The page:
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There's no evidence of the benefits claimed by supporters of the big box interchange bill, Maine Credit Union League Vice President of Governmental Affairs Robert Caverly wrote in the Portland Press Herald Wednesday.
"The Credit Card Competition Act’s supporters claim their proposal will lower fees for small businesses by increasing competition. But there is no evidence that the bill will achieve this goal," he wrote. "Credit unions provide credit cards as a valued service to their members. They do not offer this benefit because they are making money off the interchange fees."
Caverly cited Federal Reserve data showing credit card costs at credit unions are an average of 23 cents higher per transaction than interchange revenue, but credit unions provide these programs to increase access to affordable credit.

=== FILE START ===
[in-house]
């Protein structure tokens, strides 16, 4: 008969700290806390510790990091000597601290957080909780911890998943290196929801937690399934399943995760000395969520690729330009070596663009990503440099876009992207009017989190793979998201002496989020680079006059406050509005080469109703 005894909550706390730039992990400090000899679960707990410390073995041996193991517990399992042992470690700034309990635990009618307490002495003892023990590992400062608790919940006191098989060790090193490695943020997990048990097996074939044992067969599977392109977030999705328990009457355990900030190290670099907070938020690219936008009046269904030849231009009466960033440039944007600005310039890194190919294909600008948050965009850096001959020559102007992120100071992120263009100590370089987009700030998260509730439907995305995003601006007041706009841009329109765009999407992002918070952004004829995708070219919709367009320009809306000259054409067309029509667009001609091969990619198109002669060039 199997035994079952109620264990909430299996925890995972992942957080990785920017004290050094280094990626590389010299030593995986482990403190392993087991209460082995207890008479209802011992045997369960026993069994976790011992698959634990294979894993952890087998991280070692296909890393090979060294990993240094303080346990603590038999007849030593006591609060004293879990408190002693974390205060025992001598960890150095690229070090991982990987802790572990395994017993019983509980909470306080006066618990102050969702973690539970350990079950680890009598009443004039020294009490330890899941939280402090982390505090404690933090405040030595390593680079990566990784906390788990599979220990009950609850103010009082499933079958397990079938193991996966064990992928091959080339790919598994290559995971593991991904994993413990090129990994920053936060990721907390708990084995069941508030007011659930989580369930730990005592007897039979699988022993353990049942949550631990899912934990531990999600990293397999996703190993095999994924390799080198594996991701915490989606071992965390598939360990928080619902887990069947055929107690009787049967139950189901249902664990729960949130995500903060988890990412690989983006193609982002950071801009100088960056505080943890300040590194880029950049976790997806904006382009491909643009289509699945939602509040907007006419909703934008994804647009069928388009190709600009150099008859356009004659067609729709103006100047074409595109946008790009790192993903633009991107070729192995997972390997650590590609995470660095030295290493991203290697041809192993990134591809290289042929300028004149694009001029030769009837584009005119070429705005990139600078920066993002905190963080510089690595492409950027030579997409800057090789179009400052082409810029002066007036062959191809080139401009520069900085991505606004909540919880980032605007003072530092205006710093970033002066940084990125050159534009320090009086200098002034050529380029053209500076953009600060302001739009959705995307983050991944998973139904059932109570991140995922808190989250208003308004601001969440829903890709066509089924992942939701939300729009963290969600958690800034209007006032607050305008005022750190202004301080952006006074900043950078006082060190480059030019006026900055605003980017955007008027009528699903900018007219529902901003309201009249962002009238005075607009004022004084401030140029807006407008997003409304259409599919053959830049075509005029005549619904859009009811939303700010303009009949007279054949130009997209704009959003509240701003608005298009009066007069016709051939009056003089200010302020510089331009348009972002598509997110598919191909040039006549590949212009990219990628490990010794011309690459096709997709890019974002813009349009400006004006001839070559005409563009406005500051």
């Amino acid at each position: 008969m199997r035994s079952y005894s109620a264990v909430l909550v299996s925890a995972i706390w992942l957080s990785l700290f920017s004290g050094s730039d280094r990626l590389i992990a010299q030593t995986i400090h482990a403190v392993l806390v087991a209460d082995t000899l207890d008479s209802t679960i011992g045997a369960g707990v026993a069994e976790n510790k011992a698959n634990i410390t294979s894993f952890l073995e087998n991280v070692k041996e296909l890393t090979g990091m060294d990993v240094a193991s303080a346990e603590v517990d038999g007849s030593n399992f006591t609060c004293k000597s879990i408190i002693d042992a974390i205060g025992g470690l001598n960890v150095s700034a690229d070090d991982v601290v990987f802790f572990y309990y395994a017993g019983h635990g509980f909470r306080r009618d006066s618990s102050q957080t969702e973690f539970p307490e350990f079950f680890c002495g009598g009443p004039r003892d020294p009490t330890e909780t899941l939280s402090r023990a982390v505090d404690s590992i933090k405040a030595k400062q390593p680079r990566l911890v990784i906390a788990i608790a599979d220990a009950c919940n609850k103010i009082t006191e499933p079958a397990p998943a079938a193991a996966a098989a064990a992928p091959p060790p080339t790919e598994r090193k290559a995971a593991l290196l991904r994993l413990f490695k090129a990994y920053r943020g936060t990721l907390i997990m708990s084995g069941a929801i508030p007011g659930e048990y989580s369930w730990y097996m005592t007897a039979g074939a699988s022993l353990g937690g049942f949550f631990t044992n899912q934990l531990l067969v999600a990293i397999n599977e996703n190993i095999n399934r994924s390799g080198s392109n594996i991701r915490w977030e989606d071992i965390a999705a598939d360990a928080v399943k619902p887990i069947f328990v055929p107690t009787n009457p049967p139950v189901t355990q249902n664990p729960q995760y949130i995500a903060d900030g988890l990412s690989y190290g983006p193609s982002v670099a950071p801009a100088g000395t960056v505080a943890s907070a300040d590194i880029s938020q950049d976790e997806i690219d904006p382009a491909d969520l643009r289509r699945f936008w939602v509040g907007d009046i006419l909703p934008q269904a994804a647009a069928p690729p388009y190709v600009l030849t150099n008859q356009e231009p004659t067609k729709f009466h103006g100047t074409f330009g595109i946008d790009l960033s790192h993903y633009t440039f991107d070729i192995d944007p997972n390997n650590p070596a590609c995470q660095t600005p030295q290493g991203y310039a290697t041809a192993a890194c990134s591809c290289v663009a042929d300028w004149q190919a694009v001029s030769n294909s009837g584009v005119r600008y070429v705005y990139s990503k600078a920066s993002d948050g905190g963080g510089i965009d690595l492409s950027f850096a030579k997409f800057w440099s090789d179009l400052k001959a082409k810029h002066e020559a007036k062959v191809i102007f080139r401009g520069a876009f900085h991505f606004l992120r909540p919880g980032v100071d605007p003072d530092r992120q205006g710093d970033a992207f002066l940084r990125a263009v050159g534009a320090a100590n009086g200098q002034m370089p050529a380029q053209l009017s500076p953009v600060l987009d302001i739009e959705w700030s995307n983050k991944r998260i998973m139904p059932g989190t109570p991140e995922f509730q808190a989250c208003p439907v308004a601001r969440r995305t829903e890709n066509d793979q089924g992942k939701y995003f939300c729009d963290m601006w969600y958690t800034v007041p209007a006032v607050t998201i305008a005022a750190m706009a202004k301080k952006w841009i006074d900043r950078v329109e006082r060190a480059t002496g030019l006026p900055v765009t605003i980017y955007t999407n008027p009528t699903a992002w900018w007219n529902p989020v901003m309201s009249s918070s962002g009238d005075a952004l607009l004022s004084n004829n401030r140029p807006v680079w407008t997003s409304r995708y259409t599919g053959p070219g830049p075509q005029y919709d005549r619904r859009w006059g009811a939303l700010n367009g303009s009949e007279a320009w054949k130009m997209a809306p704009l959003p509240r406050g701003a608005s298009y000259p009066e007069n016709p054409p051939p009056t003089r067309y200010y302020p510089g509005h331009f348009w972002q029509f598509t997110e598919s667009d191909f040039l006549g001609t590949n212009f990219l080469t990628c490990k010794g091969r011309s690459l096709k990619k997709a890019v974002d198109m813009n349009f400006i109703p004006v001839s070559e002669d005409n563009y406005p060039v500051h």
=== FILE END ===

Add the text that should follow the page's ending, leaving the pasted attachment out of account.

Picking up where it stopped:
"Merchants know there are costs associated with taking any form of payment – including cash. The average cost of accepting cash can be as high as 9.1% of the transaction. That is three times more than typical interchange fees. But because interchange fees are collected after a transaction occurs, it can feel as if the big credit card providers are squeezing local merchants for extra money. In fact, it is simply part of the overall cost of keeping the entire payments system safe," he wrote.
"The proposed regulation has not had a formal congressional hearing, which is cause for additional concern. This has not stopped the proponents of the Credit Card Competition Act from advocating for this legislation in the court of public opinion through op-eds and misleading figures. Lawmakers should explore all the potential ramifications before enacting such sweeping policy changes," Caverly added.